By Antonio Torres del Cerro
Grigny, France, Feb 26 (efe-epa).- Almost a year after the outbreak of the pandemic, residents in the poorest suburb of Paris, particularly the young, are being forced to rely on food banks to survive.
Just 30 kilometers south of Paris, which has some of the highest per capita income neighborhoods in Europe, poverty and hunger have found fertile ground in suburban towns like Grigny, which is home to 30,000 people.
Forty-five percent live below the French poverty line (set at 900 euros per month) and 25 percent are unemployed, more than double the national average. These figures do not factor in the full impact of Covid, which has forced many sectors to shut down for almost a year.
The damage caused by the pandemic is visible at the local food bank, run by the national charity “Restos du Coeur” (‘Restaurants of the Heart’).
The establishment has seen a 14 percent increase in its membership since the beginning of the coronavirus crisis.
The charity estimates that 2,500 people now come daily to its facilities, prefabricated cabins set up next to high rise apartment blocks.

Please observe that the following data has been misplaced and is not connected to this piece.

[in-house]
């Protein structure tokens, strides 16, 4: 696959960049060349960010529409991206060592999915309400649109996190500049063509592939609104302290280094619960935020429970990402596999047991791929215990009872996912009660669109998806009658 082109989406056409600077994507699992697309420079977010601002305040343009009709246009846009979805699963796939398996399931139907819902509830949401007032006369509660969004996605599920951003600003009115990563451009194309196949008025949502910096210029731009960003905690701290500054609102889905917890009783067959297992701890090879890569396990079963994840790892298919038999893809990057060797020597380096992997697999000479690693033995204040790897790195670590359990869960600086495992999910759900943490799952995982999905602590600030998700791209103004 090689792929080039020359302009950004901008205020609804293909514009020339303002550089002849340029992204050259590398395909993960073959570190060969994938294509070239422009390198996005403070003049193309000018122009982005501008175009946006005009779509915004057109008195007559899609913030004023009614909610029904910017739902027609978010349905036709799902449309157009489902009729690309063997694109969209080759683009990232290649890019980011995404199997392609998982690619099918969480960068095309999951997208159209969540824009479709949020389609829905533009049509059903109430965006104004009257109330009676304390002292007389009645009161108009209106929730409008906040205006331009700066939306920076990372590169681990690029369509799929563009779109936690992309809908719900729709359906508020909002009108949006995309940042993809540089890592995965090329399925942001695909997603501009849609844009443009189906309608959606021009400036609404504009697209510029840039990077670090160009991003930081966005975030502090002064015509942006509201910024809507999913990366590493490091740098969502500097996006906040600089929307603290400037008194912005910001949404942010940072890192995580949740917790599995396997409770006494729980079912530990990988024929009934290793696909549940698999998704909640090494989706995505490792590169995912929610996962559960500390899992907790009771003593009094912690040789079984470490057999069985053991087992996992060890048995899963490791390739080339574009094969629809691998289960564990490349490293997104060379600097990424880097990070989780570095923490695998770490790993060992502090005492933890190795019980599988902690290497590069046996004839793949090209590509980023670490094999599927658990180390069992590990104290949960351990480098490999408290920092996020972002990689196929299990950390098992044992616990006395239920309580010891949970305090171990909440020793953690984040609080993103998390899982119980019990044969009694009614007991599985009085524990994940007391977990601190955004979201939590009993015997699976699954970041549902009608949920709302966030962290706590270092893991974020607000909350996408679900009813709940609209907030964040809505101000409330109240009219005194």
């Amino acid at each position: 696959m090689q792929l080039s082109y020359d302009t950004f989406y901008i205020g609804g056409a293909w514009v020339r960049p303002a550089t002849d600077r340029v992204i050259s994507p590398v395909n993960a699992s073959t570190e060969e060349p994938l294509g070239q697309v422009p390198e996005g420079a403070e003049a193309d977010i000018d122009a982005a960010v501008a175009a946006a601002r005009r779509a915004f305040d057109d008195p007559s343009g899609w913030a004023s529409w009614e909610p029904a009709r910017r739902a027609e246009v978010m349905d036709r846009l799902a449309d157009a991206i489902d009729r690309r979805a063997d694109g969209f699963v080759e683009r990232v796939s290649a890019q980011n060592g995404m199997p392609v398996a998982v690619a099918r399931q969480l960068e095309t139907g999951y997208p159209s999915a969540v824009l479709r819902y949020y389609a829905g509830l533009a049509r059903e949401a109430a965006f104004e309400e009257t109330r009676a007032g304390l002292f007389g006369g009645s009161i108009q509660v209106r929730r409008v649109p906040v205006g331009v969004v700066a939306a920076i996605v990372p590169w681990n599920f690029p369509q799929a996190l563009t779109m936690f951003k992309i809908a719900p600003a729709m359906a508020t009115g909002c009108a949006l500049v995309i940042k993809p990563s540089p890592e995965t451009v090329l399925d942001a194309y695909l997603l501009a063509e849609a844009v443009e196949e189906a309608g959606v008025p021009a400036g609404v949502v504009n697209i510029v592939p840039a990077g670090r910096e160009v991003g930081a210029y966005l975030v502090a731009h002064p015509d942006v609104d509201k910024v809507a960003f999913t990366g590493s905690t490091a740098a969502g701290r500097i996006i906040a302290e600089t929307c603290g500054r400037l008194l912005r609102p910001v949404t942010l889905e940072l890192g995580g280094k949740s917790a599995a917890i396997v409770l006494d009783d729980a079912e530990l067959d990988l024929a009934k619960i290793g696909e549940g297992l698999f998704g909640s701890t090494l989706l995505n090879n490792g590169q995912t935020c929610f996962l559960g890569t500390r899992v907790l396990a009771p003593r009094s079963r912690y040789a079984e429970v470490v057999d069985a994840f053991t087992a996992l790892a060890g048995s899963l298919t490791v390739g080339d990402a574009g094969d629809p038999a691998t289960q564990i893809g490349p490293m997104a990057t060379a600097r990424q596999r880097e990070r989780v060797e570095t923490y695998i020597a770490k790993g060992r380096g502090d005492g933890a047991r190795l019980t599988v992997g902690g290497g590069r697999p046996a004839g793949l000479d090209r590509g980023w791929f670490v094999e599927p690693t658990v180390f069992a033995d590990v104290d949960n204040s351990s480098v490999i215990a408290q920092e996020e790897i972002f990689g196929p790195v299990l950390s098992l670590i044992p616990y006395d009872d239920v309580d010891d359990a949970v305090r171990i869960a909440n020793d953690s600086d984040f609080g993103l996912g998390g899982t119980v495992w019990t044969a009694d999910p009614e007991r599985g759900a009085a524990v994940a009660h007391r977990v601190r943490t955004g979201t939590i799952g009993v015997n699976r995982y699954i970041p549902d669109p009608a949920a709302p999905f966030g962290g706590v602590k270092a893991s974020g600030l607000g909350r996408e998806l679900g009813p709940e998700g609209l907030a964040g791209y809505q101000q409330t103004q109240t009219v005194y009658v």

Most of them are foreign — there are 90 nationalities represented in the town. And among them, there are those without documents, like Moroccan Zineb Mediouni, a 32-year-old mother of two.
“I have no job, I earn nothing and I thank the ‘Resto du Coeur’ because it has helped me a lot. There are people who are not even lucky enough to be helped,” Mediouni, who also works as a volunteer at the food bank, tells Efe.
Housed in a local social shelter with her two children and divorced from her husband, she relies on charities to survive.